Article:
- The Washington Times - Tuesday, November 6, 2001

America is already tired of the war. It has been seven whole weeks, and everyone is asking why we have not

defeated a foe that has been at least 25 years in the making. The discussion sounds similar to when we were little and would demand pettishly of our weary, long-suffering parents: “When are we going to get there?”

The questioning from the press, but also from ordinary citizens, over the efficacy of the war effort reached such a crescendo this week that Defense Secretary Donald Rumsfeld, who usually keeps his cool, became slightly hot under the collar with the Pentagon press corps. “History 101” was his chosen syllabus.

While smoke is still rising from the World Trade Center, he said, we might deign to consider some historical perspective: “After the December 1941 attack on Pearl Harbor, it took four months before the United States responded to that attack. It took eight months after Pearl Harbor before the U.S. began a land campaign against the Japanese.

“On the European front, the Allies bombed Germany continually for nearly five years. It took the United States two years and six months after Hitler declared war on us before we landed in France. Many things about this war are different from wars past but, as I have said, one of those differences is not the possibility of instant victory.”

In fairness to the administration, this is what they have been telling us from Day One at Ground Zero: that this was going to be a long drawn-out conflict, far more like World War II or the fight against communism than the bitter but brief skirmishes of Somalia, Haiti or even Bosnia that have marked our recent experience.

But our leaders do have a problem not with their policies, but with the immediate-gratification mentality of so many Americans, most definitely including members of my own profession, who seem to believe in the possibility of some kind of virtual war that takes place in some kind of virtual world.

I don't believe the problem is whether we have a strategy (we do) nor even whether we can win this conflict (we can), but whether the American people can last it out.

Is there really a strategy? Well, if creating in a mere seven weeks a cordon of cooperating countries around Afghanistan to work with us, if moving America's huge military machine into place in the region, if getting the Europeans to start seriously dealing with the terrorists in their midst, if cracking down on terrorist financing, and if working to form a representative Afghan government after the war is not a strategy, what on Earth is?

I agree with Secretary Rumsfeld that the war is going as well as can be expected (or as well as any war, with all its capacity for confoundment, ever does). What is truly remarkable and encouraging is that street demonstrations in fragile Pakistan seem to be dying down. Only this week, Armenia and Azerbaijan joined the (more-or-less) “allied” coalition and Turkey, the Muslim secular state par excellence, announced it was sending 90 of its elite Special Forces group to train Afghan anti-Taliban fighters. Turkey is the first Muslim state to do so.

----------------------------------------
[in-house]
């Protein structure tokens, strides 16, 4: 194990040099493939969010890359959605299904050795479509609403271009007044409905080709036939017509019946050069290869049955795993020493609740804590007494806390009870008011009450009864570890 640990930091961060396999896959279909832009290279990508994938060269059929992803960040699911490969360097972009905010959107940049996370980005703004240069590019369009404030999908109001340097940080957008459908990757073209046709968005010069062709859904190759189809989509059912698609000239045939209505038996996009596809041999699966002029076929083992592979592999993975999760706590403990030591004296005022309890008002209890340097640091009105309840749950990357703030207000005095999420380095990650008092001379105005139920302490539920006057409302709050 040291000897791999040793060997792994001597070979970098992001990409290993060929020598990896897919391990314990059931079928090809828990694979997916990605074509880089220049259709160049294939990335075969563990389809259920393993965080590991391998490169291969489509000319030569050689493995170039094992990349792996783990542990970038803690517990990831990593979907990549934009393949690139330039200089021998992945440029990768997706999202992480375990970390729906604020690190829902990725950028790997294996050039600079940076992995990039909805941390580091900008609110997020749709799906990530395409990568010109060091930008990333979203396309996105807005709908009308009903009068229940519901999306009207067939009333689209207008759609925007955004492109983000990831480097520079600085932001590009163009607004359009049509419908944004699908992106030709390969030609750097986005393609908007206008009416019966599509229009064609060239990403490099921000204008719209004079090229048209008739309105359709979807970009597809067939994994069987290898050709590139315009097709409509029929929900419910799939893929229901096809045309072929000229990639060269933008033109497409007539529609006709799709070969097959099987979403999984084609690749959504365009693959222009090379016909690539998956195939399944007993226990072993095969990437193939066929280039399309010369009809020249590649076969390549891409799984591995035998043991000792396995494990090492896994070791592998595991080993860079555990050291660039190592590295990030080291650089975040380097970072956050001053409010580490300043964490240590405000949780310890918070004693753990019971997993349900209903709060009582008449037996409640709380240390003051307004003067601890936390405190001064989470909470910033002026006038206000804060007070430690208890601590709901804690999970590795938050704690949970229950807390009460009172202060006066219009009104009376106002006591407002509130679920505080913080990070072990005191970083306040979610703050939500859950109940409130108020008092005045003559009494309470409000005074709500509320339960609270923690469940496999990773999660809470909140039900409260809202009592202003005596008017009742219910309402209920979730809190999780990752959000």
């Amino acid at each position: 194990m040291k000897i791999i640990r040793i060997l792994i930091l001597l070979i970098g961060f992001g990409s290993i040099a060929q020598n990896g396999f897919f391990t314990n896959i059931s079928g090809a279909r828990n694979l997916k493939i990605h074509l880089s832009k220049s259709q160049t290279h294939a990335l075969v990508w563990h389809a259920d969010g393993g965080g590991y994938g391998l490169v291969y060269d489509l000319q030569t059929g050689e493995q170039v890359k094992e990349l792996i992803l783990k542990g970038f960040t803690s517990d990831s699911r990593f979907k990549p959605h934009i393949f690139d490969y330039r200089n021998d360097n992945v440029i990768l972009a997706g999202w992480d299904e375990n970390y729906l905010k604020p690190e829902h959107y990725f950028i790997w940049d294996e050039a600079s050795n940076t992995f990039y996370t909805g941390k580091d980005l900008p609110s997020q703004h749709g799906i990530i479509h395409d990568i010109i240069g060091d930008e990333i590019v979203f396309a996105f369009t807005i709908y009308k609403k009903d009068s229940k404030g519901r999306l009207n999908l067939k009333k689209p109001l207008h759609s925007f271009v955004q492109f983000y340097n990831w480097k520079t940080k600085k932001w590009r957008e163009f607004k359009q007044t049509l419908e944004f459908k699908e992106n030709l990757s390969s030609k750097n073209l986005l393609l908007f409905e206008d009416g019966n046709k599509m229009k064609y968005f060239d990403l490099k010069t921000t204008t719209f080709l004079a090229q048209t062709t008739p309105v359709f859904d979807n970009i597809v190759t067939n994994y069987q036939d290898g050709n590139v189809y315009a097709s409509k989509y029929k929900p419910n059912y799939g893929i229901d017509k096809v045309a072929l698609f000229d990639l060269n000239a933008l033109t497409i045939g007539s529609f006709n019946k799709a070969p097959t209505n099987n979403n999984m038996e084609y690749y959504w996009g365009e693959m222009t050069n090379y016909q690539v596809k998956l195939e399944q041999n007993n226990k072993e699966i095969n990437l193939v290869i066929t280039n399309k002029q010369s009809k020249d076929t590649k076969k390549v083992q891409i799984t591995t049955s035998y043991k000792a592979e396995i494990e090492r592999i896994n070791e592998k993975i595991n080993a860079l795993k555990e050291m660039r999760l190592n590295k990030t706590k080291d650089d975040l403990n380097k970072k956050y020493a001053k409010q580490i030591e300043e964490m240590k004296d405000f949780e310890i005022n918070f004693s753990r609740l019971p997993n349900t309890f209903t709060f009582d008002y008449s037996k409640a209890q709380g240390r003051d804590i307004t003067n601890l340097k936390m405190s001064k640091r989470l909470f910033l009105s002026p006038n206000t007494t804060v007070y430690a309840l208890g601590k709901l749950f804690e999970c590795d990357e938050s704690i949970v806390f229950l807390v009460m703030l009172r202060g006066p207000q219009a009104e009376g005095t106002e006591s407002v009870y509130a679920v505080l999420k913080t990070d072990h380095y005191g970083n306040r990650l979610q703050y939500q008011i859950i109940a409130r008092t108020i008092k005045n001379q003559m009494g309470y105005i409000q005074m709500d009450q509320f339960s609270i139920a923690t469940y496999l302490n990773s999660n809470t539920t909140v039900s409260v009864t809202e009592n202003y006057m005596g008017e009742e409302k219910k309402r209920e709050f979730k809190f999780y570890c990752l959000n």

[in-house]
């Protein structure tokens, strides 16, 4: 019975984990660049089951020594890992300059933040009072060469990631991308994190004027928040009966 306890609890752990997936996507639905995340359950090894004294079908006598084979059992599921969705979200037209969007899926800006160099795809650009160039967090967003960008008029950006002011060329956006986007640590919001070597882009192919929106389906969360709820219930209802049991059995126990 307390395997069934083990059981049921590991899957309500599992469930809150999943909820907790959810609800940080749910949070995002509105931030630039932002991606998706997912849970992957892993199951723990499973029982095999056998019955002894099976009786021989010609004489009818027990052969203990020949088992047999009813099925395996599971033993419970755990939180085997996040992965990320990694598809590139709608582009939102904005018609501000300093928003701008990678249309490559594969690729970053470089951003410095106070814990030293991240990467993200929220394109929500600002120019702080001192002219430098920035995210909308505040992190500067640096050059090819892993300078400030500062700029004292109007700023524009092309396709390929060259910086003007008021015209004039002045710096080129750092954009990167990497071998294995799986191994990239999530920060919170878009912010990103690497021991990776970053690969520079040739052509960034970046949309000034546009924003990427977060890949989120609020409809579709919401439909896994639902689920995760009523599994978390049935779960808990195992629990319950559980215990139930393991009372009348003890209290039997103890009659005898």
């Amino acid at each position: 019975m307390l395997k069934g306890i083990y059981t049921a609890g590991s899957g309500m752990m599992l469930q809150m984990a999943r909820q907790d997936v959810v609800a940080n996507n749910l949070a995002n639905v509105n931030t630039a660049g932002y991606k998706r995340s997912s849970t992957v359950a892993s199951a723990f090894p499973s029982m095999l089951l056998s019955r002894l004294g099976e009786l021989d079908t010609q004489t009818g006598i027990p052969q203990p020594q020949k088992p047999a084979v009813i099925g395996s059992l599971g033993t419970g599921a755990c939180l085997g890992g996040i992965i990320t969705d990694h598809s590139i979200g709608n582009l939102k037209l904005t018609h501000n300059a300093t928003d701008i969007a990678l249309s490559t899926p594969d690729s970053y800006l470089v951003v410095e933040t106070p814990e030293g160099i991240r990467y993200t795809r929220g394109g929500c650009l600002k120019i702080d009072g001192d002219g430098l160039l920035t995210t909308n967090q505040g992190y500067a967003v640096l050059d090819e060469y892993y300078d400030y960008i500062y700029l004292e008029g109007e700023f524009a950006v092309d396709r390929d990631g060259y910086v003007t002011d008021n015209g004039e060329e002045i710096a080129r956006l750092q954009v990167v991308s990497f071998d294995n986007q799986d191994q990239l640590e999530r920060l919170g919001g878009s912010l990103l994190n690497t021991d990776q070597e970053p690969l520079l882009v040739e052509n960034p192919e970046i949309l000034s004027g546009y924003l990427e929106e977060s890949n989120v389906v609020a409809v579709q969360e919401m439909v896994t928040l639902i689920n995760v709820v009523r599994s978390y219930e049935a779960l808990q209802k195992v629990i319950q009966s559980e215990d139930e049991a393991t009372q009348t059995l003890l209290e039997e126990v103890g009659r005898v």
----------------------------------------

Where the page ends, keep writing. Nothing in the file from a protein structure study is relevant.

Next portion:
Putting all of this into place in less than two months is indeed overnight in terms of history's judgment. This controversy about the ripeness of tactics and strategy reminds me of my favorite quote from the Austrian 16th-century philosopher Paracelsus, who said: “Anyone who thinks that all fruits ripen at the same time as the grapes knows nothing about the strawberries.”

In addition to the immediate-gratification mentality, which emerged full-blown out of the '60s, impatient to have everything at once (oh, and at no cost, please), there are the ebbs and flows of the press. These are as inexorable and as predictable as the waxing and waning of the moon. If a policy is a success one week, it must be judged more harshly the next, if only to have a “different” or “new” take on the story. If you praise George W. Bush one day, you must critique him the next, if only to preserve your standing among your peers.

The problem here is often generational. Younger reporters often come from affluent suburban families. They are professionally skeptical, if not cynical. Unlike farmers, they have never had to wait for the fruits of their labor, to watch them grow in their own time and at their own pace. Unlike manufacturers, they have never had to actually produce and stand behind the quality of their products. Unlike soldiers, aside from foreign correspondents, most have never had to live with the inexorable outcomes of their decisions.

Ironically, it was the impatient Americans who gave us the terrible conflict we now face. That mind-set, of the Clinton administration and of arcane intellectuals who advised it, rushed us in and out of Somalia, Haiti and Bosnia and convinced the Osama bin Ladens of the world that there was nothing to fear from America.

This administration is trying to do it a different way, the old, more sober way. We should give it our total support until and unless we can see something going badly wrong.

For one has the feeling that these men and women know how corn grows in Wisconsin and Iowa, and how orange trees blossom in California. And that they do know the difference between the ripening of the strawberries and the ripening of the grapes.


Georgie Anne Geyer is a nationally syndicated columnist.



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